In the original account on which the story is based, however, Hagood’s words are slightly different.  Our eyewitness was John T. Luck, a Union surgeon captured on the day of Shaw’s burial and held at Ft. Wagner.  Here’s how he told the story in an 1865 letter to the editor of Army and Navy Journal:

While being conducted into the fort I saw Colonel Shaw, of the 54th Massachusetts (colored) Regiment, lying dead upon the ground just outside the parapet.  A stalwart negro had fallen near him.  The rebels said the negro was a color-sergeant. The Colonel had been killed by a rifle-shot through the chest, though he had received other wounds. Brigadier-General Hagood, commanding the rebel forces, said to me: “I knew Colonel Shaw before the war, and then esteemed him. Had he been in command of white troops, I should have given him an honorable burial. As it is, I shall bury him in the common trench, with the negroes that fell with him.”  The burial party were then at work; and no doubt Colonel Shaw was buried just beyond the ditch of the fort in the trench where I saw our dead indiscriminately thrown. Two days afterwards a Rebel surgeon (Dr. Dawson, of Charleston, S. C, I think) told me that Hagood had carried out his threat.

It’s more or less along the lines of the story as I first encountered it, but with a few differences.  Here Hagood orders Shaw’s burial in a common grave as a postmortem insult, but makes his remark before the burial happens, and without the racial slur that makes the other version seem especially vile.

Whether Haywood himself used the slur in reference to Shaw’s burial or not, it seems that somebody in the Confederate ranks did, or at least that many Unionists thought so, because the phrase was already appearing in Northern sources during the war.  An 1864 article in Macmillan’s Magazine claims that “when the Federals asked for his body the day after the fight, ‘Colonel Shaw!’ they said, ‘we buried him below his n*****s!'”  Joseph Thomas Wilson’s 1890 book The Black Phalanx attributes the phrase to a Confederate major.

In their anthology of stories of American heroes, Theodore Roosevelt and Henry Cabot Lodge quoted Hagood’s words as they appeared in Luck’s account, but also noted that the more venomous remark became a Union rallying cry:

General Haywood [sic], commanding the rebel forces, said to a Union prisoner: “I knew Colonel Shaw before the war, and then esteemed him. Had he been in command of white troops, I should have given him an honorable burial. As it is, I shall bury him in the common trench, with the negroes that fell with him.” He little knew that he was giving the dead soldier the most honorable burial that man could have devised, for the savage words told unmistakably that Robert Shaw’s work had not been in vain. The order to bury him with his “n*****s,” which ran through the North and remained fixed in our history, showed, in a flash of light, the hideous barbarism of a system which made such things and such feelings possible. It also showed that slavery was wounded to the death, and that the brutal phrase was the angry snarl of a dying tiger. Such words rank with the action of Charles Stuart, when he had the bones of Oliver Cromwell and Robert Blake torn from their graves and flung on dunghills or fixed on Temple Bar.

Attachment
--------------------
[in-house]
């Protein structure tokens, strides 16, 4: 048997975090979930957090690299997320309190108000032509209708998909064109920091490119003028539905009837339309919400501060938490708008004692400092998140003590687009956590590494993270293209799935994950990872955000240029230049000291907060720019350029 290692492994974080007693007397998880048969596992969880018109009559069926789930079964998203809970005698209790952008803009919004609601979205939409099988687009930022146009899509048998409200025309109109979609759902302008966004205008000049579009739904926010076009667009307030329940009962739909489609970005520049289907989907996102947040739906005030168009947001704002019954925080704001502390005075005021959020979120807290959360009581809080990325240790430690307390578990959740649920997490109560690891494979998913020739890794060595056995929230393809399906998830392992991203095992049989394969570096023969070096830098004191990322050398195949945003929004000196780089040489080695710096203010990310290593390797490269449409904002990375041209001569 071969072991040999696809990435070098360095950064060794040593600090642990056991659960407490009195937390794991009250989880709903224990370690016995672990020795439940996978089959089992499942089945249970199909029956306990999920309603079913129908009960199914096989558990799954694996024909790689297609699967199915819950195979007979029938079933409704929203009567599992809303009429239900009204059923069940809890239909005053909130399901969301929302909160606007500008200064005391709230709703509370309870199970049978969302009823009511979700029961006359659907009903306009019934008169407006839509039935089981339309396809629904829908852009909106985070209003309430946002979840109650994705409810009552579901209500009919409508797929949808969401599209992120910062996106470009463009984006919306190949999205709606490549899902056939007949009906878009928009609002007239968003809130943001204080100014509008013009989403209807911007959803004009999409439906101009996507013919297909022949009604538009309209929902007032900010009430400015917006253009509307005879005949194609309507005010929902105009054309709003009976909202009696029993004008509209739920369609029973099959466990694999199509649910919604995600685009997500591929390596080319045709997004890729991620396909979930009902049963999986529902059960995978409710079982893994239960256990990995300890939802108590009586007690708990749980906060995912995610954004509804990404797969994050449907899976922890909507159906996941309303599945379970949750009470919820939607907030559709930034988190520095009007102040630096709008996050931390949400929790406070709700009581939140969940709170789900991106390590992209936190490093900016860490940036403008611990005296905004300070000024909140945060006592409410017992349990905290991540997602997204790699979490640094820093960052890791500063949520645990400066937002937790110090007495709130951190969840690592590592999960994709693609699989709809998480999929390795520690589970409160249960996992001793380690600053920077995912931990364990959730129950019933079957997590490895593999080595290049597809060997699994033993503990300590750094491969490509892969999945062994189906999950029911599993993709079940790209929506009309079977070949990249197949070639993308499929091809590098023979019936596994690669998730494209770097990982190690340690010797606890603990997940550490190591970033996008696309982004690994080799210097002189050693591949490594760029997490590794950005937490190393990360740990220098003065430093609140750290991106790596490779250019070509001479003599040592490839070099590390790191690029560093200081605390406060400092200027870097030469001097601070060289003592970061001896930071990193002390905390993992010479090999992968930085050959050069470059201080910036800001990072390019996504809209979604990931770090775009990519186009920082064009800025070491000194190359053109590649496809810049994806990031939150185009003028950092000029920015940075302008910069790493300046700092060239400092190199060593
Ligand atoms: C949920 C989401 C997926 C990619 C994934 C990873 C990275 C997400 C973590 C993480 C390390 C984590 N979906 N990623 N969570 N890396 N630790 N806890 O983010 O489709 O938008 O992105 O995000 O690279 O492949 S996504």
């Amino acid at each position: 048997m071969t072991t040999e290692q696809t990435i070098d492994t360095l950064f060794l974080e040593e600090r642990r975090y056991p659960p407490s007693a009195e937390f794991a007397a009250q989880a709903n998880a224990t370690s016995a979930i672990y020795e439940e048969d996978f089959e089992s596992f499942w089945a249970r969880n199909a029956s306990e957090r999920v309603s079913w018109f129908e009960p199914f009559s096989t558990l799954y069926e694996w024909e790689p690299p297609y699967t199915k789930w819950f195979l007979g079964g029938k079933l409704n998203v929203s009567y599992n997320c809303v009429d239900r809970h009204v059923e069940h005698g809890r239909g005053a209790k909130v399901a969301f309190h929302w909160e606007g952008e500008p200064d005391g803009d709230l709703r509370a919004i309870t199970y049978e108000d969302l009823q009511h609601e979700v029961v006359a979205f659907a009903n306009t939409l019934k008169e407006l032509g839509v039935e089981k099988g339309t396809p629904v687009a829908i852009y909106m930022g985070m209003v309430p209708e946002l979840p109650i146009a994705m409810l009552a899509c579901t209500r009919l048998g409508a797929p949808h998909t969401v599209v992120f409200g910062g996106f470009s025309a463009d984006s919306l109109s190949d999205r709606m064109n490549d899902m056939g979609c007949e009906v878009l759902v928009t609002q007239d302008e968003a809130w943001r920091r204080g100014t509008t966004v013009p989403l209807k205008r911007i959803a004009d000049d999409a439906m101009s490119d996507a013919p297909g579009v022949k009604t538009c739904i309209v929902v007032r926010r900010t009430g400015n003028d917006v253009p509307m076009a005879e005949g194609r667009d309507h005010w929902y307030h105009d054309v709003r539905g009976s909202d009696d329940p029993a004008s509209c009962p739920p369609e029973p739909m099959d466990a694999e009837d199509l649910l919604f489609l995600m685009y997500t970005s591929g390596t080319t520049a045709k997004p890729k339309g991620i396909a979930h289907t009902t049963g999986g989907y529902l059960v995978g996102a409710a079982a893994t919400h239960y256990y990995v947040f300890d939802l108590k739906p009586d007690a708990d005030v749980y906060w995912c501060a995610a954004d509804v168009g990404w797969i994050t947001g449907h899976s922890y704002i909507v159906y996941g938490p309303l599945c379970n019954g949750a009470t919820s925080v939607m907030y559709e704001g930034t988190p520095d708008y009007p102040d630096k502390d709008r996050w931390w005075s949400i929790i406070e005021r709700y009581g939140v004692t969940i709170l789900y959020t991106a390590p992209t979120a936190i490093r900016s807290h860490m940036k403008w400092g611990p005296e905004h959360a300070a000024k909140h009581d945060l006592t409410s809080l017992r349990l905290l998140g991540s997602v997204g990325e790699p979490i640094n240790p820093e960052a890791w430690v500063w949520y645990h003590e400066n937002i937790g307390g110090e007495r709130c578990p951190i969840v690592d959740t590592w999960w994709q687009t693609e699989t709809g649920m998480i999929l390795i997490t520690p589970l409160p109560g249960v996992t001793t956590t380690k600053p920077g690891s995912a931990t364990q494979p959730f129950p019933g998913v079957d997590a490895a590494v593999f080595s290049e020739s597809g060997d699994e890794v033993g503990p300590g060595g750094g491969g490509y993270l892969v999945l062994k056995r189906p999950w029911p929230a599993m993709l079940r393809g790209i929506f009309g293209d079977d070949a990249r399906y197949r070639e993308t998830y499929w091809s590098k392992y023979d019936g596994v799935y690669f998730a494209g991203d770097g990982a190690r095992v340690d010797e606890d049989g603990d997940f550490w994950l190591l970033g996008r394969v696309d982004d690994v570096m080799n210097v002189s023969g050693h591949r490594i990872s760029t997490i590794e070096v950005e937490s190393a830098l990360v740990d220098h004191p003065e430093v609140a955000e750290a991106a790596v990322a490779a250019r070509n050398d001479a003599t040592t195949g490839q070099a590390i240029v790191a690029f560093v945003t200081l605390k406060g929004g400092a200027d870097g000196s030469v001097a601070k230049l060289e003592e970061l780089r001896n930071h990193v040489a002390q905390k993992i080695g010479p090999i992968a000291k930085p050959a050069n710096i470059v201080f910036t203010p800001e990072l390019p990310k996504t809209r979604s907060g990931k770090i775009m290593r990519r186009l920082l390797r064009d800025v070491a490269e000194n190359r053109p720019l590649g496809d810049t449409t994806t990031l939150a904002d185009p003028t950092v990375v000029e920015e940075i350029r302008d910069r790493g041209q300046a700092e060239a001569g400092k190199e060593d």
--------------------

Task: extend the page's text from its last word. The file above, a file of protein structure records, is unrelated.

Perhaps some Confederate used the phrase in response to the requests some Unionists made about Shaw’s body on his family’s behalf, and in the telling it was misattributed to Hagood himself, with Luck’s account and the quote with the slur getting mingled together.

But there was also a debate over whether Luck’s account of Hagood’s words was true.  Indeed, Hagood denied that he singled out Shaw for a common burial at all, let alone that he intended it as a desecration of memory.  Here is Hagood’s 1881 reply to an inquiry about Luck’s story and Shaw’s burial, as quoted in Luis F. Emilio’s 1891 history of the 54th Massachusetts (italics in original):

On the day after the night assault and while the burial parties of both sides were at work on the field, a chain of sentinels dividing them, a person was brought to me where I was engaged within the battery in repairing damages done to the work. The guard said he had been found wandering within our lines, engaged apparently in nothing except making observations. The man claimed to be a naval surgeon belonging to gunboat ‘ Pawnee ;’ and after asking him some questions about the damages sustained by that vessel a few days before in the Stono River from an encounter with a field battery on its banks, I informed him that he would be sent up to Charleston for such disposition as General Beauregard deemed proper. I do not recall the name of this person, and have not heard of him since, but he must be the Dr. Leech [Luck?] of whom you speak. I have no recollection of other conversation with him than that given above. He has, however, certainly reported me incorrectly in one particular. I never saw or heard of Colonel Shaw until his body was pointed out to me that morning, and his name and rank mentioned. … I simply give my recollection in reply to his statement. As he has confounded what he probably heard from others within the battery of their previous knowledge of Colonel Shaw, he may at the distance of time at which he spoke have had his recollection of his interview with me confounded in other respects.